Lucas Belvaux • Director
by Anne Feuillere
03/11/2005 - The Belgian director, whose trilogy (An Amazing Couple [trailer], On the run [trailer], After life [trailer]) was a sensation in 2002, has just finished his latest feature film. The Weakest is always right [trailer] a title that he defines as film noir. It tells the story of four friends who, tired of daily routine, decide to go for the money wherever it is, and commit a robbery at gun point. While Lucas Belvaux is working on the final cut, Cineuropa meet him at the Namur International Francophone Film Festival.
Cineuropa: Does working with only one film become annoying?
Lucas Belvaux: No, no (laughs). What does change is that with three films there was a team three times as important. We have more fun when we all sit together at the table!
What drove you to the making of The Weakest is always right?
What inspired the story was different than what inspired the film, which greatly distances itself from the story. I wanted to film something dramatic and visual, one of the characters throws bank notes from the top of a building. And this aspect, interested me very much. I also took interest in the place where it happened, that’s why I filmed it in a very beautiful business quarter of Liege. But, I created the characters using many bits and pieces. It’s different in what concerns organised crime, since it’s a group of amateurs that fail in their jobs. There are no dirty types in these film, they are rather amusing types.
Your work as a filmmaker is based a lot on film genres.
Yes, it has all the characteristics of a film noir, in the purest sense of the term. The restrains of a story and the fact that you have to keep everything among the same line please me. This also renders a sort of atmosphere, an almost know territory. There is also the pleasure in playing with the significance and the spectators, anouncing to them what’s coming next. But once they enter the room you can lead them to wherever you like. There is a small detective film part, with a hold-up included. There is also a more social part, going towards politics. It is a more social film than Cavale, but since the characters are different, they explain themselves differently. It is not the same type of violence, it is not at all put forward. Après la vie might also be regarded as a film noir, but The Weakest is always right is not so intimate, the camera is not so close to us. Besides, there are five characters. I film a group of people.
It seems that you give a lot of importance to the editing!
I consider my work to be as important in editing as in writing or mixing. It’s all about a succession of phases in my work, in order to make a film from beginning to end, you must be present at all times. All of this without even mentioning that the setting up consists on choosing all the different takes, and that one take can greatly differ from the other. It would never occur to me to be absent in during the time where you decide who is going to talk or listen in the setting-up. If you set up who listens before hand, you might transmit a completely different feeling. It is during the setting-up where you decide what the film is going to be.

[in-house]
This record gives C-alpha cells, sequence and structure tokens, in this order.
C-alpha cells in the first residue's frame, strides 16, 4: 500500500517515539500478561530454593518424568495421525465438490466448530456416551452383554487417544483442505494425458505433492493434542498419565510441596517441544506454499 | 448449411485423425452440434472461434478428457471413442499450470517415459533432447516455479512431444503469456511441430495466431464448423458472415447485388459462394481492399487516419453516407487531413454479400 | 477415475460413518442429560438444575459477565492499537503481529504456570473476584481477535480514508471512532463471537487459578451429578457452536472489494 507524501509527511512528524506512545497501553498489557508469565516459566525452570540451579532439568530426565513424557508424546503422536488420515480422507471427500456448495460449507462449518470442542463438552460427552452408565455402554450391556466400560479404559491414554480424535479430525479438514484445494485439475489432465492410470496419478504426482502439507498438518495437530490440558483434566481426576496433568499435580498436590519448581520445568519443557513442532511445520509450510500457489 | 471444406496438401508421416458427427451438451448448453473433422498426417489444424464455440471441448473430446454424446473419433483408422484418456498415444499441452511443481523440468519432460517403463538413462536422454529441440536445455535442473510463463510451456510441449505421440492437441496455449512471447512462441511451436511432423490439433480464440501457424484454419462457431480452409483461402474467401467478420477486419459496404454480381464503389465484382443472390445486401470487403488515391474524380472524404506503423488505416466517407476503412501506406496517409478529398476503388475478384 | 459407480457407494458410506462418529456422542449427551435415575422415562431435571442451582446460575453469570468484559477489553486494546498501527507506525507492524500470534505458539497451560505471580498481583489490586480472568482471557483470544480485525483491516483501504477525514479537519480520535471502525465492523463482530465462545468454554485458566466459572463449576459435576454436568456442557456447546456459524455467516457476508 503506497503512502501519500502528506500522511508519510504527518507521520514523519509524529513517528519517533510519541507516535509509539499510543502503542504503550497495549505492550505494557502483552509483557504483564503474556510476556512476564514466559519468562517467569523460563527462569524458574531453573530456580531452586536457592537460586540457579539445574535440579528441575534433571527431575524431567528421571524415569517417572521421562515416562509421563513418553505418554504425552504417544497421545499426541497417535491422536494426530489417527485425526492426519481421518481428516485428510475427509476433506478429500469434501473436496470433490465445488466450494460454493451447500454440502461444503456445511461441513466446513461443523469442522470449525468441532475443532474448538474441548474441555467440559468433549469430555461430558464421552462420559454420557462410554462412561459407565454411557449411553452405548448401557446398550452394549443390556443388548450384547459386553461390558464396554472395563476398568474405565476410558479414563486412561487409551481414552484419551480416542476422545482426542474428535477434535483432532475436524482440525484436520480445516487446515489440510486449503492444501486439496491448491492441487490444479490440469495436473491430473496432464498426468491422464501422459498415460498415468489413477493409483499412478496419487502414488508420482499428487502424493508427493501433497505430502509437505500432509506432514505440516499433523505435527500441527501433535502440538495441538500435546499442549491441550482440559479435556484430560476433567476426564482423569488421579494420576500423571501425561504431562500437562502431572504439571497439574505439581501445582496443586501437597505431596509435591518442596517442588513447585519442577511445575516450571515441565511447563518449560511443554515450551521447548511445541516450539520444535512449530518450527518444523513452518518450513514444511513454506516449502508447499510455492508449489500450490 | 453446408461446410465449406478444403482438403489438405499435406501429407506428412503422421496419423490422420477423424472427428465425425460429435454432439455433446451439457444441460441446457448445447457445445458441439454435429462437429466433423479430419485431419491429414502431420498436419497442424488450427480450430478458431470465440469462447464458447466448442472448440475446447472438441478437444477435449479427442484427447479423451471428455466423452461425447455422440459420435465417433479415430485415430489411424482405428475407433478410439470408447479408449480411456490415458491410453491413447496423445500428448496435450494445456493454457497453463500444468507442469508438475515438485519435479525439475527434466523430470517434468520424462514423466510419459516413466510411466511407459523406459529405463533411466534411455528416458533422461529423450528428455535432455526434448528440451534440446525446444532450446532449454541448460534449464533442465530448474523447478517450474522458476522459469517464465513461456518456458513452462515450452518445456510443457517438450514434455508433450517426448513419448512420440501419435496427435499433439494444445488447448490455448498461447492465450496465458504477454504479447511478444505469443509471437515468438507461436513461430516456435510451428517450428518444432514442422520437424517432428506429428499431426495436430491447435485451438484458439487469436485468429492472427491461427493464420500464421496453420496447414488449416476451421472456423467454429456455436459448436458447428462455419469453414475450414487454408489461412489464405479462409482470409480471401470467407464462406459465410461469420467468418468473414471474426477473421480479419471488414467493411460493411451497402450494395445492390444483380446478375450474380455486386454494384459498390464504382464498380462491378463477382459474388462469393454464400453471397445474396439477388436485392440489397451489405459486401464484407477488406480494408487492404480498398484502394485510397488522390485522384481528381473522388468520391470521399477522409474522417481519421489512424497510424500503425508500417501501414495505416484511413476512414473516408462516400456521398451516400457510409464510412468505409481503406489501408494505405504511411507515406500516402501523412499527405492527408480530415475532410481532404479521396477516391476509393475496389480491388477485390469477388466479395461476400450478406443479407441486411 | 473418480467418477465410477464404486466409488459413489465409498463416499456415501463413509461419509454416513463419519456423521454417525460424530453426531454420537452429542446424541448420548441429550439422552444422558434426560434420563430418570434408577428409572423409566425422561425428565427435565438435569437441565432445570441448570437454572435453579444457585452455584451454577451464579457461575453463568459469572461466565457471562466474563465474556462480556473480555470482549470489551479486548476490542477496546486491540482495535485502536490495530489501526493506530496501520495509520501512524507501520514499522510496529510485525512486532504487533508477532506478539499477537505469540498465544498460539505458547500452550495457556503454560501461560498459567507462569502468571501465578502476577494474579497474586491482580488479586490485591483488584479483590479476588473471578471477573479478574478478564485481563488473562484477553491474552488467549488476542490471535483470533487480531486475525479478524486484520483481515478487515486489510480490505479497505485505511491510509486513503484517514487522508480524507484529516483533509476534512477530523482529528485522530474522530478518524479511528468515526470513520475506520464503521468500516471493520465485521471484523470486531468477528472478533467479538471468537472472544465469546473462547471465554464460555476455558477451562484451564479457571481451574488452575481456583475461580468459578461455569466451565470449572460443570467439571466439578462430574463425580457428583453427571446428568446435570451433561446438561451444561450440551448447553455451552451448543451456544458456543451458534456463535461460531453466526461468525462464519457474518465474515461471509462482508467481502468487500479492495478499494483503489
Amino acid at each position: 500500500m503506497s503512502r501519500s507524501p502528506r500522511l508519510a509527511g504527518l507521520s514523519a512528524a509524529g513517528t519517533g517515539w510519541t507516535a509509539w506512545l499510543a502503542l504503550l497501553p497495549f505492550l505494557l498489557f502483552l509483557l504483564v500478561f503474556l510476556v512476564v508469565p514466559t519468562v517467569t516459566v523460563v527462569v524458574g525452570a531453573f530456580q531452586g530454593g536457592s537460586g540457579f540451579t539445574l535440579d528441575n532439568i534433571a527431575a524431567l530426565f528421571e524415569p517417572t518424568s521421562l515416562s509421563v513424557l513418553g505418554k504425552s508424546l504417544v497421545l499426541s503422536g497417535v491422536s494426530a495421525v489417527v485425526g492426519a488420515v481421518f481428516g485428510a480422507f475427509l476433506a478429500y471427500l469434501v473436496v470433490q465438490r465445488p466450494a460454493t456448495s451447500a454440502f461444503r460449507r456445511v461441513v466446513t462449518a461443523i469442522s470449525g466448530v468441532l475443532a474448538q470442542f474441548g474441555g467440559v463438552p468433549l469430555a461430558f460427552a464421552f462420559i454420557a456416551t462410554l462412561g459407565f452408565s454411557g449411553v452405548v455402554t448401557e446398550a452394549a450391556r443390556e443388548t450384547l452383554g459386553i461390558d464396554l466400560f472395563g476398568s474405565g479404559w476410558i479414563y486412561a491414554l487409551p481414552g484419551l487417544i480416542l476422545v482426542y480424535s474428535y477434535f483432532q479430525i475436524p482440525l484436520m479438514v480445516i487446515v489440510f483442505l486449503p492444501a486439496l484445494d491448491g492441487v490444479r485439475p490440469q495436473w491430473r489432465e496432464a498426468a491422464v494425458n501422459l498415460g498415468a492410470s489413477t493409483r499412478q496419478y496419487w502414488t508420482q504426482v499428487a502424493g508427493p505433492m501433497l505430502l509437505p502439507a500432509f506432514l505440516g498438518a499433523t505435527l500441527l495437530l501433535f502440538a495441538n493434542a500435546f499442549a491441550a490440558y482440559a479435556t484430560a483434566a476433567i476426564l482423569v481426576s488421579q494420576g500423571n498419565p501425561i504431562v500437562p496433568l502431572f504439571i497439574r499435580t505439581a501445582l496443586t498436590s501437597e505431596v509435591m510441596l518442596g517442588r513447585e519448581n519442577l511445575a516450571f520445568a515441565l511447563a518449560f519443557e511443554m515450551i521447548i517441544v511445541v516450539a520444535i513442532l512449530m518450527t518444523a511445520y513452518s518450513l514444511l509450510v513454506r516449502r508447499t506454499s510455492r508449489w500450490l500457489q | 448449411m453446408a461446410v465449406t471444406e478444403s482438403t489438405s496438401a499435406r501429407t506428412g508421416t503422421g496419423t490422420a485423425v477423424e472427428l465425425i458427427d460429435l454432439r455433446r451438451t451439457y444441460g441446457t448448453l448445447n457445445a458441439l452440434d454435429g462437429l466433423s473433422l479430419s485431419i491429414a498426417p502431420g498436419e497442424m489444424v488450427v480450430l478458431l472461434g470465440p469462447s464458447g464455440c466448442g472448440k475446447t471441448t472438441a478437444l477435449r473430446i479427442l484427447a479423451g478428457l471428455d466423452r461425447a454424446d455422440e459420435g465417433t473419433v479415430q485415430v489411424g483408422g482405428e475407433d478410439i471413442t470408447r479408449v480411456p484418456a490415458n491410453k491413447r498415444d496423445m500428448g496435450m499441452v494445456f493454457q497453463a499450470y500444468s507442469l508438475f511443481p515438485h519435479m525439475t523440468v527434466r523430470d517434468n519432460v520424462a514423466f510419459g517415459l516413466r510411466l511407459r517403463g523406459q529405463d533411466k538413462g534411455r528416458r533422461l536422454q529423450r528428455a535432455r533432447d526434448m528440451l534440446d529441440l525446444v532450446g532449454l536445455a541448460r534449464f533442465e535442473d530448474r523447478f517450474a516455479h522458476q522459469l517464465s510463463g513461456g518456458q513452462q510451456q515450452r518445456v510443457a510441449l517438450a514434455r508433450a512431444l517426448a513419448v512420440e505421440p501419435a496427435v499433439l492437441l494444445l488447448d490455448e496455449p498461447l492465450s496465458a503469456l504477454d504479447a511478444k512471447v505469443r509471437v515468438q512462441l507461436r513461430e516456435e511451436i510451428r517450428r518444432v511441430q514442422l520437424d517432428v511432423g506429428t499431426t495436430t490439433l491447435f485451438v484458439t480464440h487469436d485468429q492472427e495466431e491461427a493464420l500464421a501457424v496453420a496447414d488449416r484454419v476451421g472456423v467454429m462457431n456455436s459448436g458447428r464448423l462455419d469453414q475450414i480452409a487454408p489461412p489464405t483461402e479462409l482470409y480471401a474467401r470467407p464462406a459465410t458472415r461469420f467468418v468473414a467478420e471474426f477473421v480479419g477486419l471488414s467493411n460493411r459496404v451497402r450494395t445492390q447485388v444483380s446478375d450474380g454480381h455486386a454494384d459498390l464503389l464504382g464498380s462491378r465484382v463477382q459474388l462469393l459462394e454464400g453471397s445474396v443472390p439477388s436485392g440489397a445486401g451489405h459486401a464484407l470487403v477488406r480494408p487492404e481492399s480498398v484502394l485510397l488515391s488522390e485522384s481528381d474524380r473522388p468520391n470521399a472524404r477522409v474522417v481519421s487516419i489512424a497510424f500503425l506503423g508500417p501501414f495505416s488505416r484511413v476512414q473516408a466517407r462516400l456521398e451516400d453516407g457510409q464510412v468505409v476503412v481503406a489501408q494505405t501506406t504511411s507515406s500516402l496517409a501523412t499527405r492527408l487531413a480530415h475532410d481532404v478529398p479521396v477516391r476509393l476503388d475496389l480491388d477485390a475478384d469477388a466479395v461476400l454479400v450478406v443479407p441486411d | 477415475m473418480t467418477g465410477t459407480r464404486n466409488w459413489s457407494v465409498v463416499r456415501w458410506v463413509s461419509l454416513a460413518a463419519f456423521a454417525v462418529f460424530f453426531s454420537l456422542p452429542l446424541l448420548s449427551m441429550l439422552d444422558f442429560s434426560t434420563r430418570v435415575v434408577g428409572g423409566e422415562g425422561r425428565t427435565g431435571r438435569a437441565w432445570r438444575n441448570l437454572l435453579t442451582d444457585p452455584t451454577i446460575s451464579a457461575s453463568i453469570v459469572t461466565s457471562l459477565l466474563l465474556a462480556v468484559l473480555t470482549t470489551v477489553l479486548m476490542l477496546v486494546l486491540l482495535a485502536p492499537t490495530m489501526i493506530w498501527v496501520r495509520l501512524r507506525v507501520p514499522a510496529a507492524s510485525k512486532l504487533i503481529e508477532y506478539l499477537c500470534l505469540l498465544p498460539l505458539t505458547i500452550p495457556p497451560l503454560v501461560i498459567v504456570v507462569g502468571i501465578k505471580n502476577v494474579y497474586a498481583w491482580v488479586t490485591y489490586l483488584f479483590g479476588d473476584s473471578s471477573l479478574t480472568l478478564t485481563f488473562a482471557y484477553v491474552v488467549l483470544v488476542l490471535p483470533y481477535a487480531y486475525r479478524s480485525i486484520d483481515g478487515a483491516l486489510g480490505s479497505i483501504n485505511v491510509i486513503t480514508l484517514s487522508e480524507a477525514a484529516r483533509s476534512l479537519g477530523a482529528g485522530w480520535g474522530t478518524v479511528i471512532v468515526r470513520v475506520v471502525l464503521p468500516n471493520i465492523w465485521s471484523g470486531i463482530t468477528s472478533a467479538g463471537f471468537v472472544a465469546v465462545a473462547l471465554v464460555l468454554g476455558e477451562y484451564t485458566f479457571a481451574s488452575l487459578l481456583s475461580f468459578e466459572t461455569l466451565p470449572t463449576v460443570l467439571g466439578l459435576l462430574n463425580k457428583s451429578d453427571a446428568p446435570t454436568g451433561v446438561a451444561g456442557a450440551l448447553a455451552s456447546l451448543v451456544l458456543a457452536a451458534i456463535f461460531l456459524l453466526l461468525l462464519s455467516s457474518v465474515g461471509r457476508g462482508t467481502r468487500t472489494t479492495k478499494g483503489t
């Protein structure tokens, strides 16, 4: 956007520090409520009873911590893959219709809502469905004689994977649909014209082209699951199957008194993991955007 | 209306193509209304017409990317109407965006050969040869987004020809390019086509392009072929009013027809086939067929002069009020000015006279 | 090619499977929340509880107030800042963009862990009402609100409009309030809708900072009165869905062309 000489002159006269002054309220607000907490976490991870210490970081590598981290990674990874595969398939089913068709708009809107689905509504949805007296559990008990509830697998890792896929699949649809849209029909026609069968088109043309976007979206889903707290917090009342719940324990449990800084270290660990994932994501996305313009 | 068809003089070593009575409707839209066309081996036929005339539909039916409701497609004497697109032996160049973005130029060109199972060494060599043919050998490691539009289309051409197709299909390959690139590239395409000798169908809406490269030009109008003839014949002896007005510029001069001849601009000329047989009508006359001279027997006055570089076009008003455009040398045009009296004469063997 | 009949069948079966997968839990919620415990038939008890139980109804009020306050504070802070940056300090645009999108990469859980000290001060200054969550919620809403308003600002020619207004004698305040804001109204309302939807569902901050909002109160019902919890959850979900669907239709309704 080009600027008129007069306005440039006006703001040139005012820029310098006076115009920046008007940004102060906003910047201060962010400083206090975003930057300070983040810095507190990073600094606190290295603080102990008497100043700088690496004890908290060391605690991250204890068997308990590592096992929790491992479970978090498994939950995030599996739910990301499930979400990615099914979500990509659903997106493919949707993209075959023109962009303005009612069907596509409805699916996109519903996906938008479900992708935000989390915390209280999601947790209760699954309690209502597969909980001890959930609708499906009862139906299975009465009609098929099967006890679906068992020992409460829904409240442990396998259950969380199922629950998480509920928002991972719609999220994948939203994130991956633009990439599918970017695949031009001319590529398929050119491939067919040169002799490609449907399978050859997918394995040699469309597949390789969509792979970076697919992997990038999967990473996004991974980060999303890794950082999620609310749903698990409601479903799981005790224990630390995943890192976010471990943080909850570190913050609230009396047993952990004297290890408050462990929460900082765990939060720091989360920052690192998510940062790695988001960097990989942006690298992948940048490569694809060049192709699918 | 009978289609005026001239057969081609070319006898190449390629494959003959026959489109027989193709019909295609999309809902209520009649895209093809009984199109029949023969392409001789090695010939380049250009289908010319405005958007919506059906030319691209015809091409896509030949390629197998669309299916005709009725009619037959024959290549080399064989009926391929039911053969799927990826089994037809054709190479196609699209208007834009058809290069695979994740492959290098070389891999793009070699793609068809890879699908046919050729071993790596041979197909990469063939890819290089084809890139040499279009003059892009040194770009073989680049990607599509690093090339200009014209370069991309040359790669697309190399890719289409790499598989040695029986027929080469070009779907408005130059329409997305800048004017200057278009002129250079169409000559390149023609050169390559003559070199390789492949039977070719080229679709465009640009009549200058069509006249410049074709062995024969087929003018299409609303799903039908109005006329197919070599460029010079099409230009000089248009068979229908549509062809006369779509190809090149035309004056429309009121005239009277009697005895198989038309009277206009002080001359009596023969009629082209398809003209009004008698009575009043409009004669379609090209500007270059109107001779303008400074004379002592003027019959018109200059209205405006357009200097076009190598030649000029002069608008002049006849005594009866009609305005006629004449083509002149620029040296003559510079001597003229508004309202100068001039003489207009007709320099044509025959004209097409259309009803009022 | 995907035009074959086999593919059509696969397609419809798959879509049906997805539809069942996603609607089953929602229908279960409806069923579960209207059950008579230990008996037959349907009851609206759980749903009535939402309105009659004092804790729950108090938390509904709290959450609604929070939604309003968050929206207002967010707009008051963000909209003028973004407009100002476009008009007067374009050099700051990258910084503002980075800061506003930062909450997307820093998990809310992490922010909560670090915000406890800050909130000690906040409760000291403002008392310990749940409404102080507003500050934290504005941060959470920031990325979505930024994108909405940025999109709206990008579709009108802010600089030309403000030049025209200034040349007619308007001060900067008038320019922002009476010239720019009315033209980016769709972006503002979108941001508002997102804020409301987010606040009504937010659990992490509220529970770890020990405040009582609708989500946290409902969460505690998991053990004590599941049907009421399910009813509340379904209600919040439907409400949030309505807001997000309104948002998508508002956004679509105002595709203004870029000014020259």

How did you go from being an actor to being a director?
It was a longing of mine. Once I had interpreted roles in films, I felt the need to direct and write. I needed time to mature, to learn from the sets in which I worked. It is to an actor’s best interest to learn how to make films. In a set you have time to see how things take place. You can be observant and keep acting well. You have to notice where the light and the marks are. If you have a very good actor who doesn’t stay within the right place, his image will turn out dark and blurry.
In regards to the filmmakers that you worked with, Chabrol’s style seems to appear the most in your work.
This aspect is a must. He is a filmmaker whom I really like. Without any doubt, I have learned a lot from him. Yes, it’s true that his work in the 60’s and 70’s made a great impression on me. Pour rire or Après la vie are the films closest to Chabrol’s style that I have made. I also try to bring together the same type of teams than him, those where the mambers were happy and worked at ease. At least, that’s one thing that I did learn from him; you work better at ease that under pressure, although I have yet to achieve his mastery. At the time ofAprès la vie, I thought a lot about Juste avant la Nuit, with Michel Bouquet, a remarkable and absolutely sublime film. I really enjoy this type of film. But I think that the director to whom I must give the most credit is Alain Bergala. He’s got two passions: cinema and pedagogy. He works with clear visions, explaining everything. It was with him that I learned how to explain what I’m doing. I don’t know if I would have felt that longing to make cinema if I would not have meet him.
You can be seen right at the beginning of Merry Christmas because you act in your own film. You even act regularly in other productions.
Yes, but not necessarily to my taste. It’s nice to be an actor, and it’s less fatiguing to act in someone else’s film than your own!